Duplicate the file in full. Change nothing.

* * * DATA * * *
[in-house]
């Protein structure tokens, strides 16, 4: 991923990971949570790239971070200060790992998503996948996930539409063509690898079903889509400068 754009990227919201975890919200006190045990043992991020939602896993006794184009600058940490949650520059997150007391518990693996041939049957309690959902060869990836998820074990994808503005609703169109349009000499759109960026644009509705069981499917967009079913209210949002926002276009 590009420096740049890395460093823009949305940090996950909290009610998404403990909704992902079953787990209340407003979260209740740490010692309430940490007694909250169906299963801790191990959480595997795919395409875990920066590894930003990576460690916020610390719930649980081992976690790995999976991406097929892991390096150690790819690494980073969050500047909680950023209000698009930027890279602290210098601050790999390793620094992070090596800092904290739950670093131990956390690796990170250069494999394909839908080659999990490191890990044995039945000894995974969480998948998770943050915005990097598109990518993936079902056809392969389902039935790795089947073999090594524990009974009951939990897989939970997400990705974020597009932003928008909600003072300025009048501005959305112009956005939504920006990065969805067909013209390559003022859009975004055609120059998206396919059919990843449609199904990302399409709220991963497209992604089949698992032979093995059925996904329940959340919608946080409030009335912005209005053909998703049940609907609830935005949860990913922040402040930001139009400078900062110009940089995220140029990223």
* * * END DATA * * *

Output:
[in-house]
């Protein structure tokens, strides 16, 4: 991923990971949570790239971070200060790992998503996948996930539409063509690898079903889509400068 754009990227919201975890919200006190045990043992991020939602896993006794184009600058940490949650520059997150007391518990693996041939049957309690959902060869990836998820074990994808503005609703169109349009000499759109960026644009509705069981499917967009079913209210949002926002276009 590009420096740049890395460093823009949305940090996950909290009610998404403990909704992902079953787990209340407003979260209740740490010692309430940490007694909250169906299963801790191990959480595997795919395409875990920066590894930003990576460690916020610390719930649980081992976690790995999976991406097929892991390096150690790819690494980073969050500047909680950023209000698009930027890279602290210098601050790999390793620094992070090596800092904290739950670093131990956390690796990170250069494999394909839908080659999990490191890990044995039945000894995974969480998948998770943050915005990097598109990518993936079902056809392969389902039935790795089947073999090594524990009974009951939990897989939970997400990705974020597009932003928008909600003072300025009048501005959305112009956005939504920006990065969805067909013209390559003022859009975004055609120059998206396919059919990843449609199904990302399409709220991963497209992604089949698992032979093995059925996904329940959340919608946080409030009335912005209005053909998703049940609907609830935005949860990913922040402040930001139009400078900062110009940089995220140029990223």